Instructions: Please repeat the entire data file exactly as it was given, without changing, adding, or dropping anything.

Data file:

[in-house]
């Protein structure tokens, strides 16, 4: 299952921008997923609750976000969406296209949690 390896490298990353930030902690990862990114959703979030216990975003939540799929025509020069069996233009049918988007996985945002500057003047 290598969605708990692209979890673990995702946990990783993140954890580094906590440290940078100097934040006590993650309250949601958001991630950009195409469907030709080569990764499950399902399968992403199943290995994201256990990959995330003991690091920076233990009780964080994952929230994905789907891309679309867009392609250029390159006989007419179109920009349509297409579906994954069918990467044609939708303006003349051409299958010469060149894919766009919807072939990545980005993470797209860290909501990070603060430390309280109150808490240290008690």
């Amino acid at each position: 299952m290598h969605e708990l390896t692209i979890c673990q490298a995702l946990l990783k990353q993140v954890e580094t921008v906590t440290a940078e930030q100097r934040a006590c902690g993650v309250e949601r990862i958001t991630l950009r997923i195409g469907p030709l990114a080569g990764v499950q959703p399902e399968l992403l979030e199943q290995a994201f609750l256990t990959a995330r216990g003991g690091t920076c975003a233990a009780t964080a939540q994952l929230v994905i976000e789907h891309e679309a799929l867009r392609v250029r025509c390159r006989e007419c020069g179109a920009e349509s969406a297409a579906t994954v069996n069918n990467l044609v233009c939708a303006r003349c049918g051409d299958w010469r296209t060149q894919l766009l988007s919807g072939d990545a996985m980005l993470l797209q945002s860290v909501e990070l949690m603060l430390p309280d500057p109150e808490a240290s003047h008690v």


[in-house]
């Protein structure tokens, strides 16, 4: 299952921008997923609750976000969406296209949690 390896490298990353930030902690990862990114959703979030216990975003939540799929025509020069069996233009049918988007996985945002500057003047 290598969605708990692209979890673990995702946990990783993140954890580094906590440290940078100097934040006590993650309250949601958001991630950009195409469907030709080569990764499950399902399968992403199943290995994201256990990959995330003991690091920076233990009780964080994952929230994905789907891309679309867009392609250029390159006989007419179109920009349509297409579906994954069918990467044609939708303006003349051409299958010469060149894919766009919807072939990545980005993470797209860290909501990070603060430390309280109150808490240290008690």
């Amino acid at each position: 299952m290598h969605e708990l390896t692209i979890c673990q490298a995702l946990l990783k990353q993140v954890e580094t921008v906590t440290a940078e930030q100097r934040a006590c902690g993650v309250e949601r990862i958001t991630l950009r997923i195409g469907p030709l990114a080569g990764v499950q959703p399902e399968l992403l979030e199943q290995a994201f609750l256990t990959a995330r216990g003991g690091t920076c975003a233990a009780t964080a939540q994952l929230v994905i976000e789907h891309e679309a799929l867009r392609v250029r025509c390159r006989e007419c020069g179109a920009e349509s969406a297409a579906t994954v069996n069918n990467l044609v233009c939708a303006r003349c049918g051409d299958w010469r296209t060149q894919l766009l988007s919807g072939d990545a996985m980005l993470l797209q945002s860290v909501e990070l949690m603060l430390p309280d500057p109150e808490a240290s003047h008690v």